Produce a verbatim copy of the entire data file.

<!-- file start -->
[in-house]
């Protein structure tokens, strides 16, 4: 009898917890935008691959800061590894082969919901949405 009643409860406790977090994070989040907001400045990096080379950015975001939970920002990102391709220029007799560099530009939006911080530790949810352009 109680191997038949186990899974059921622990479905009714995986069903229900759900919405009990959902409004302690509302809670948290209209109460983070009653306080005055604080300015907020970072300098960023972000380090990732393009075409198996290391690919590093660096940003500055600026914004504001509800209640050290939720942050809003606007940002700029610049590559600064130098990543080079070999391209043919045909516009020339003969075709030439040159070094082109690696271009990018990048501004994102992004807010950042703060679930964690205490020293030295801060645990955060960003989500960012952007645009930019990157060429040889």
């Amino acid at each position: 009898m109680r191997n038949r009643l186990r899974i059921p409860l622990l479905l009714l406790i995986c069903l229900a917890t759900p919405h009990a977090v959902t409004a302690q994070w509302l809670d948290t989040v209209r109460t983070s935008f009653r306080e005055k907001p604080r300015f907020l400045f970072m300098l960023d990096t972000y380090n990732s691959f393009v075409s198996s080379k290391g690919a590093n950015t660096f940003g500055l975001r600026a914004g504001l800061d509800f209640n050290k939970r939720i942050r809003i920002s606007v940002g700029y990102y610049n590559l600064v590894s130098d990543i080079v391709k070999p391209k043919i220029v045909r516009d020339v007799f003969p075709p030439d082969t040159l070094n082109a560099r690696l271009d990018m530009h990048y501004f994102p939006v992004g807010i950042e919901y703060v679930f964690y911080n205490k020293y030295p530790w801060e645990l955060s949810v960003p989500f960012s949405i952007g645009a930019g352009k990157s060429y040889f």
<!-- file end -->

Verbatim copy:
[in-house]
């Protein structure tokens, strides 16, 4: 009898917890935008691959800061590894082969919901949405 009643409860406790977090994070989040907001400045990096080379950015975001939970920002990102391709220029007799560099530009939006911080530790949810352009 109680191997038949186990899974059921622990479905009714995986069903229900759900919405009990959902409004302690509302809670948290209209109460983070009653306080005055604080300015907020970072300098960023972000380090990732393009075409198996290391690919590093660096940003500055600026914004504001509800209640050290939720942050809003606007940002700029610049590559600064130098990543080079070999391209043919045909516009020339003969075709030439040159070094082109690696271009990018990048501004994102992004807010950042703060679930964690205490020293030295801060645990955060960003989500960012952007645009930019990157060429040889």
């Amino acid at each position: 009898m109680r191997n038949r009643l186990r899974i059921p409860l622990l479905l009714l406790i995986c069903l229900a917890t759900p919405h009990a977090v959902t409004a302690q994070w509302l809670d948290t989040v209209r109460t983070s935008f009653r306080e005055k907001p604080r300015f907020l400045f970072m300098l960023d990096t972000y380090n990732s691959f393009v075409s198996s080379k290391g690919a590093n950015t660096f940003g500055l975001r600026a914004g504001l800061d509800f209640n050290k939970r939720i942050r809003i920002s606007v940002g700029y990102y610049n590559l600064v590894s130098d990543i080079v391709k070999p391209k043919i220029v045909r516009d020339v007799f003969p075709p030439d082969t040159l070094n082109a560099r690696l271009d990018m530009h990048y501004f994102p939006v992004g807010i950042e919901y703060v679930f964690y911080n205490k020293y030295p530790w801060e645990l955060s949810v960003p989500f960012s949405i952007g645009a930019g352009k990157s060429y040889f």